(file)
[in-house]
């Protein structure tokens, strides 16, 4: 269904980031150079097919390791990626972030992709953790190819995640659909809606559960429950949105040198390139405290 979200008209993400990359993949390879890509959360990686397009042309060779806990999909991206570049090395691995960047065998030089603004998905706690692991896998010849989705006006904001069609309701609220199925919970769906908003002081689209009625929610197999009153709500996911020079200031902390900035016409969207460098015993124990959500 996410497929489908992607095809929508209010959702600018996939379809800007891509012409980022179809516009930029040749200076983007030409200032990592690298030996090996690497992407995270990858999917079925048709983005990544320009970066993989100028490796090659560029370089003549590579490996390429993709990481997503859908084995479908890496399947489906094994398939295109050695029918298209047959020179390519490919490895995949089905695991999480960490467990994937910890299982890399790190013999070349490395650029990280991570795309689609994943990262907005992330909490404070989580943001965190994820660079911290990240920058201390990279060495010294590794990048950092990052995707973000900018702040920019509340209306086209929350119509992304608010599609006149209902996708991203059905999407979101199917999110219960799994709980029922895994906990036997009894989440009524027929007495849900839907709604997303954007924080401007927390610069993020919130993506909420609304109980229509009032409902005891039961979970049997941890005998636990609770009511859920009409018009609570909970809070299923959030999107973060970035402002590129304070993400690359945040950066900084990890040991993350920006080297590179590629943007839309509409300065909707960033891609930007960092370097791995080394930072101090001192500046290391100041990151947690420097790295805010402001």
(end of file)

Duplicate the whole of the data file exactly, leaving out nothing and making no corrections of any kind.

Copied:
[in-house]
């Protein structure tokens, strides 16, 4: 269904980031150079097919390791990626972030992709953790190819995640659909809606559960429950949105040198390139405290 979200008209993400990359993949390879890509959360990686397009042309060779806990999909991206570049090395691995960047065998030089603004998905706690692991896998010849989705006006904001069609309701609220199925919970769906908003002081689209009625929610197999009153709500996911020079200031902390900035016409969207460098015993124990959500 996410497929489908992607095809929508209010959702600018996939379809800007891509012409980022179809516009930029040749200076983007030409200032990592690298030996090996690497992407995270990858999917079925048709983005990544320009970066993989100028490796090659560029370089003549590579490996390429993709990481997503859908084995479908890496399947489906094994398939295109050695029918298209047959020179390519490919490895995949089905695991999480960490467990994937910890299982890399790190013999070349490395650029990280991570795309689609994943990262907005992330909490404070989580943001965190994820660079911290990240920058201390990279060495010294590794990048950092990052995707973000900018702040920019509340209306086209929350119509992304608010599609006149209902996708991203059905999407979101199917999110219960799994709980029922895994906990036997009894989440009524027929007495849900839907709604997303954007924080401007927390610069993020919130993506909420609304109980229509009032409902005891039961979970049997941890005998636990609770009511859920009409018009609570909970809070299923959030999107973060970035402002590129304070993400690359945040950066900084990890040991993350920006080297590179590629943007839309509409300065909707960033891609930007960092370097791995080394930072101090001192500046290391100041990151947690420097790295805010402001």